PIP, DLA and AA
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Pip mobility

chaojxmchaojxm Member Posts: 11 Listener
Hi 
my husband has suffered with copd for over 6 years and I’ll health retired 
he suffered a lung collapse and was admitted to the London heart lung hospital for surgery 
since then he has claimed dla 
he has now been sent a form to apply for pip 
he has a mobility vehicle which he relys on to get him around as to use public transport he would be far to exhausting as he cannot walk more than 50 metres on a good day on a bad day it is considerably less it is a struggle to get out of the chair to the wc or kitchen or feels that breathless even in bed we are worried sick about this transfer to pip as he will be isolated at home not being able get to appointments shopping visiting family 
he is currently under the royal papworth hospital which 51.5 from where we live our nearest hospital is in King’s Lynn 10miles away
i am on oxygen therapy and nebuliser several times a day along with a lot of medication including pumps steroids
I’m completing the forms at the moment can you give me some advice on completing it please
many thanks  
chaojxm

Replies

  • RoddyRoddy Member Posts: 389 Pioneering
    Hi @choojxm
    Completing the PIP forms can be a daunting task, and so please take your time and think about your answers before adding them. It can be a good idea to keep a 2 or 3 week diary of events, writing down how your Husband's disabilities affect him on a 24hr basis. Just note things down each day and add the records together with the completed form... One thing further I can add, is if your Husband states that he can walk further than 20 metres he may be considered fit enough to lose his higher rate of Mobility component. 50 metres to an 'assessor' equals 'fit enough to walk!'  Stupid, I know, but just be careful what you write down. I'd also advise you to photocopy everything that you send, so that you can refer to it at a later date if or when you make any further claims in the future... Good Luck, and I hope that you're successful.
  • chaojxmchaojxm Member Posts: 11 Listener
    Thank you for the advice I will take this onboard I will keep you updated 
  • chaojxmchaojxm Member Posts: 11 Listener
    Sorry again should I also put the he has only 30% lung function 
  • RoddyRoddy Member Posts: 389 Pioneering
    chaojxm said:
    Thank you for the advice I will take this onboard I will keep you updated 
    It's slightly bad, I know, but it's best to exaggerate things ever-so-slightly and to cover EVERY challenge that your Husband faces every day and throughout it... The chances are that you'll be interviewed face to face with an assessor. That's also why it is best to photocopy your forms so that you can recall what you wrote down and sent to them. Send copies of EVERY medical notes/diagnosis's that you have, and hospital appointments etc. The more documents that you have to back-up your claims, the better... They will be assessing your Husband's disabilities 'now' 'today' and not yesterday or what he has been through before. If you need more room to explain things than is on the form, simply use more paper and send them with the form too.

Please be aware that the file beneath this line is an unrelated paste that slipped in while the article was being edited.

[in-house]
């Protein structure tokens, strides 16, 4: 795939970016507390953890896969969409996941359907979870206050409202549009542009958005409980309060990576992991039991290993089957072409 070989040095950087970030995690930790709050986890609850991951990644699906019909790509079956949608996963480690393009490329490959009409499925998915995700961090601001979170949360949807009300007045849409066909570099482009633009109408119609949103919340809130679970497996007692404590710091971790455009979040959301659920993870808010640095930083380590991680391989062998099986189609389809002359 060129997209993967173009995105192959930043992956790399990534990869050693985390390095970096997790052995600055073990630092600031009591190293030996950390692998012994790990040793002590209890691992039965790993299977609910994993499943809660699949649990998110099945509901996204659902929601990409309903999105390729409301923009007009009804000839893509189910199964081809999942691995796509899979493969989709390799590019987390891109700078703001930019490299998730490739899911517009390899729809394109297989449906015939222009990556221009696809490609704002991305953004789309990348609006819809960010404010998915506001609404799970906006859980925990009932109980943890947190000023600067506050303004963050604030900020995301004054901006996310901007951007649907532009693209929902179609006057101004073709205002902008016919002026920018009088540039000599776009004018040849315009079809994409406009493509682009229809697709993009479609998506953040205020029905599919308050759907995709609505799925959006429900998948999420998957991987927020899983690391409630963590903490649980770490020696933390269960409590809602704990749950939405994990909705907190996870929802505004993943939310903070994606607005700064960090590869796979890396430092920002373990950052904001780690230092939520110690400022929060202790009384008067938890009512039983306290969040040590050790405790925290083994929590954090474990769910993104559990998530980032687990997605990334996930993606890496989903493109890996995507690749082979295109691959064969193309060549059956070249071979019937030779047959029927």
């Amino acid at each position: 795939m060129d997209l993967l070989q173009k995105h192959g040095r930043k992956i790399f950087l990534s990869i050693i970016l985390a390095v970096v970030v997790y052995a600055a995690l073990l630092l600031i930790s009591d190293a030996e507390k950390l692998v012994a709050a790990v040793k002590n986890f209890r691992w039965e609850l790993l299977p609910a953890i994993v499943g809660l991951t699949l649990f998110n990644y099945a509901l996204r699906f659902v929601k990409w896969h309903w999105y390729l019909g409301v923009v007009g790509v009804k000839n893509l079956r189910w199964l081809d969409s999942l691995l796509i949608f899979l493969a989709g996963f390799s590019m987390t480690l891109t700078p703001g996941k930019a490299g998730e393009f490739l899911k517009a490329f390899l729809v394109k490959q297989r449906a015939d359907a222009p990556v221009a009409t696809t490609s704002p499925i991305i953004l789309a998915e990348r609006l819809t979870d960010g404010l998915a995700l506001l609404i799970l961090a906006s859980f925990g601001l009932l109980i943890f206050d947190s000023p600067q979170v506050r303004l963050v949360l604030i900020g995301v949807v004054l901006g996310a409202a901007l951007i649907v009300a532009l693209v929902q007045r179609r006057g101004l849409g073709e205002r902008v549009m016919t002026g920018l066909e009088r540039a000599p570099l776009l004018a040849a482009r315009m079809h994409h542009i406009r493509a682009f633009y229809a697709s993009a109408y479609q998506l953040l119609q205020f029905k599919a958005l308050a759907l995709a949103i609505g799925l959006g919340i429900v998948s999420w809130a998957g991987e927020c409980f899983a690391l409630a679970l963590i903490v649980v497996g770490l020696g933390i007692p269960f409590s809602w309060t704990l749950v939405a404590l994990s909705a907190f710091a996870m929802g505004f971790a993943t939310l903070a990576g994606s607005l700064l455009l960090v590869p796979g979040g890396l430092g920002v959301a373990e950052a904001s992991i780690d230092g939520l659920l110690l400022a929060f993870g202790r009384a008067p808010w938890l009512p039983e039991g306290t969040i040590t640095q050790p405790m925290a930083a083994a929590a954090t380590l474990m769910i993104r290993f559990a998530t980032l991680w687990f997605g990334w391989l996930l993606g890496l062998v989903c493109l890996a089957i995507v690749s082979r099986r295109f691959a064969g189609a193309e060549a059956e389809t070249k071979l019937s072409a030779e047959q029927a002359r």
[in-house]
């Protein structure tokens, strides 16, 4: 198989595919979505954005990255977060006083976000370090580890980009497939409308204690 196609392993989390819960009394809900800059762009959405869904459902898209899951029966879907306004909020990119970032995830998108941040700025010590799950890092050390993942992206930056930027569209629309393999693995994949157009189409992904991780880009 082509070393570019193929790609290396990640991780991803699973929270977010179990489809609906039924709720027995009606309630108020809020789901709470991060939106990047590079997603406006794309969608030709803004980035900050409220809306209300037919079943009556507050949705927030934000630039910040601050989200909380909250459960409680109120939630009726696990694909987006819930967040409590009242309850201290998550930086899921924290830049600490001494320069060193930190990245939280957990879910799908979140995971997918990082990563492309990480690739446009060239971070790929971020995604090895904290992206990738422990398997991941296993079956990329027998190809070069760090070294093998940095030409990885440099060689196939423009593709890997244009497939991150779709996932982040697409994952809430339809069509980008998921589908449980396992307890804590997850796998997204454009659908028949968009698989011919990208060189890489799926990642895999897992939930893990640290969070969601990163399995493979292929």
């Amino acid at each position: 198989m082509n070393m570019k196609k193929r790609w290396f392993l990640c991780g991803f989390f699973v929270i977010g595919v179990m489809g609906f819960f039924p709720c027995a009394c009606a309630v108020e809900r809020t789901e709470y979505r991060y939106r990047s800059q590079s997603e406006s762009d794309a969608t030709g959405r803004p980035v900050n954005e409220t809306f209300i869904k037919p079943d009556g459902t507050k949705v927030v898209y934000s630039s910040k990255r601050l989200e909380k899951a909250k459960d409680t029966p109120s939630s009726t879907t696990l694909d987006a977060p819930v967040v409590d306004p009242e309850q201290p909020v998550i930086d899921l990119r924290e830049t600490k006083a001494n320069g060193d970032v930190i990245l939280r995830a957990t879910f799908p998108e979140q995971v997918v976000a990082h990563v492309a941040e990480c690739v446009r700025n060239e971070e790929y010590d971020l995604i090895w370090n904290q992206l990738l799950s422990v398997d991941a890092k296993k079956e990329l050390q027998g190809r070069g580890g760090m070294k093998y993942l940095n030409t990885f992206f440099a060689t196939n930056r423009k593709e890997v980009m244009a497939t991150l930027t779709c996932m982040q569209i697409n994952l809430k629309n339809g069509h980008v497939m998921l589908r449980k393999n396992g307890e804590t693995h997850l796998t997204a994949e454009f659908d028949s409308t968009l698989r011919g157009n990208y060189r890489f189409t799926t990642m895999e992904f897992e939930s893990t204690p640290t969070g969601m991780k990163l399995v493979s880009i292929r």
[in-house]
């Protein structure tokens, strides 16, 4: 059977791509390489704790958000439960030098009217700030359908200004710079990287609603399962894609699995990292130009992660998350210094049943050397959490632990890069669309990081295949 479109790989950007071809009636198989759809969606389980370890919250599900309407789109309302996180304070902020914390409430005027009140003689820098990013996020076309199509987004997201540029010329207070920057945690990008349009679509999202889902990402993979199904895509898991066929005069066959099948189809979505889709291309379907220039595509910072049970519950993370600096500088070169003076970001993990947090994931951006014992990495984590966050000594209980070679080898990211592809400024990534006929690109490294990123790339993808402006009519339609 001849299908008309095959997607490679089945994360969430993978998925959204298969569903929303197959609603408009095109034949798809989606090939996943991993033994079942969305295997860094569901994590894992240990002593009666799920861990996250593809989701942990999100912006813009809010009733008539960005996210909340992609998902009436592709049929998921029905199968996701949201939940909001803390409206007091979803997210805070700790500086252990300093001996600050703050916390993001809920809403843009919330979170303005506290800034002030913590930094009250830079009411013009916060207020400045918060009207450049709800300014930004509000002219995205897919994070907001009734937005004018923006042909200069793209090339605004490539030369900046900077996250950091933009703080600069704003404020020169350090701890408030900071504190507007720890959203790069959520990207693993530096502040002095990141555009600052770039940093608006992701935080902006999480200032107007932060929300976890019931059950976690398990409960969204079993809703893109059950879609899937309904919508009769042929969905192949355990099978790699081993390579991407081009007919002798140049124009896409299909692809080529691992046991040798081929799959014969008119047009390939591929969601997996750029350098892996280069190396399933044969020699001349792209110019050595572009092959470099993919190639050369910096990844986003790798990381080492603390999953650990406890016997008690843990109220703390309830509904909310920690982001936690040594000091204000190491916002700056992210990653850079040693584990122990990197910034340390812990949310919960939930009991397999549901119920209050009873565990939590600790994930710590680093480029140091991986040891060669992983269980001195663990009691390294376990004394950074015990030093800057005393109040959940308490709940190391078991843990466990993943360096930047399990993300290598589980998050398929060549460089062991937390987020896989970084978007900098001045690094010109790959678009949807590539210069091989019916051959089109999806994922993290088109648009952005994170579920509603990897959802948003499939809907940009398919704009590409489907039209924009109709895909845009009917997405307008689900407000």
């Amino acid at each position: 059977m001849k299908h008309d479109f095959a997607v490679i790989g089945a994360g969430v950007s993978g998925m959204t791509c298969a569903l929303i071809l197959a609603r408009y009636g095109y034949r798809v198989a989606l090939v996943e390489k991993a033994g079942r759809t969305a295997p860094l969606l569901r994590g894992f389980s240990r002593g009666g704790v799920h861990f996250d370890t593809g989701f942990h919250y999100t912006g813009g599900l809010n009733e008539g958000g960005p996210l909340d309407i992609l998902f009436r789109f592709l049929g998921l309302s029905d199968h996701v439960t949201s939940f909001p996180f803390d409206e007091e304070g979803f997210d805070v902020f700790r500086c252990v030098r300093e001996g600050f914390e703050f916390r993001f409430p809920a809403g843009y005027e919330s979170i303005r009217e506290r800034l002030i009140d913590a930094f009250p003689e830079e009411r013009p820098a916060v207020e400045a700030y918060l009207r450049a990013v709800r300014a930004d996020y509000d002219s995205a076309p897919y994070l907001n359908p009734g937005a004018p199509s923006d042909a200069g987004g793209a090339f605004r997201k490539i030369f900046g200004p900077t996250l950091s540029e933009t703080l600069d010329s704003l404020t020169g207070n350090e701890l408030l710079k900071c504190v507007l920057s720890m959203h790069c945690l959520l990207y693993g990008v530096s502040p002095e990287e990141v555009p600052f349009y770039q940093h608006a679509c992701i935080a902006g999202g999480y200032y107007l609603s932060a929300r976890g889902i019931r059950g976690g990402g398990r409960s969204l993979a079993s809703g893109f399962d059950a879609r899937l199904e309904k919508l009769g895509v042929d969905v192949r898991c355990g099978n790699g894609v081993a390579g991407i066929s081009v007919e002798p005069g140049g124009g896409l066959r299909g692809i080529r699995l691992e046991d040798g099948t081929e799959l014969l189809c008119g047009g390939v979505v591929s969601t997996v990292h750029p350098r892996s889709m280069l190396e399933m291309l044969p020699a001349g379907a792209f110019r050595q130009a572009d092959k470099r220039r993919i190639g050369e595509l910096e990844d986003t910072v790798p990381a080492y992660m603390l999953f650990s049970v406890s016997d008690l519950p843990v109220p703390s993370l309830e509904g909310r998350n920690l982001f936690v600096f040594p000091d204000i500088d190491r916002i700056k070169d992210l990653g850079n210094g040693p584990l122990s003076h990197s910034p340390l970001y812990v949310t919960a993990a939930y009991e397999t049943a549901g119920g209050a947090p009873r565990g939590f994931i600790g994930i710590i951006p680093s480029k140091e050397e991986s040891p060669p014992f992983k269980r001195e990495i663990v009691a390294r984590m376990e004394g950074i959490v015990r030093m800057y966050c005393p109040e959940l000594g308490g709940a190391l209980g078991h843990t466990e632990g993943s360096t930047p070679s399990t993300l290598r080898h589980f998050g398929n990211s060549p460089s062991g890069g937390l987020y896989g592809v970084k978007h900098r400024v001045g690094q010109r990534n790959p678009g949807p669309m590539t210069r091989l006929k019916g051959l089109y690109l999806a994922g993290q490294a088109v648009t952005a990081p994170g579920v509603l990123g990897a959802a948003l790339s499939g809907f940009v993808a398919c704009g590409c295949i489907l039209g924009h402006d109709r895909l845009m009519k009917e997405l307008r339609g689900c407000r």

• chaojxmchaojxm Member Posts: 11 Listener
  • blessedblessed Member Posts: 2 Listener
    Hiya
    Newby so please bare with me.
    Hubby had pip assessment a few weeks ago,letter today and he has 12 for mobility and 11 for daily living.
    Assessor basically has been far from truthful and in fact lied blatantly about his assessment.
    Hubby has long term chronic depression and anxiety,he had a stroke and heart attack nearly 2 years ago,cant walk or move his arm or hand,insulin dependant diabetic,Osteoporosis,Osteoarthritis,metal plate in leg new hip after a recent fall the list goes on.
    Basically i have to do everything now as he cant drive nor me,so have to arrange transport for his hospital and doctors appointments etc,
    I get carers allowance too.
    Problem is i think we should ask for a mandatory reconsideration thing but dont know how he will cope with the stress of it all.
    I have heard that some people have actually had their pip reduced after a MR So im unsure if i should push for it.
    Any advice please?
  • poppy123456poppy123456 Member Posts: 22,218 Disability Gamechanger
    blessed said:
    Hiya
    Newby so please bare with me.
    Hubby had pip assessment a few weeks ago,letter today and he has 12 for mobility and 11 for daily living.
    Assessor basically has been far from truthful and in fact lied blatantly about his assessment.
    Hubby has long term chronic depression and anxiety,he had a stroke and heart attack nearly 2 years ago,cant walk or move his arm or hand,insulin dependant diabetic,Osteoporosis,Osteoarthritis,metal plate in leg new hip after a recent fall the list goes on.
    Basically i have to do everything now as he cant drive nor me,so have to arrange transport for his hospital and doctors appointments etc,
    I get carers allowance too.
    Problem is i think we should ask for a mandatory reconsideration thing but dont know how he will cope with the stress of it all.
    I have heard that some people have actually had their pip reduced after a MR So im unsure if i should push for it.
    Any advice please?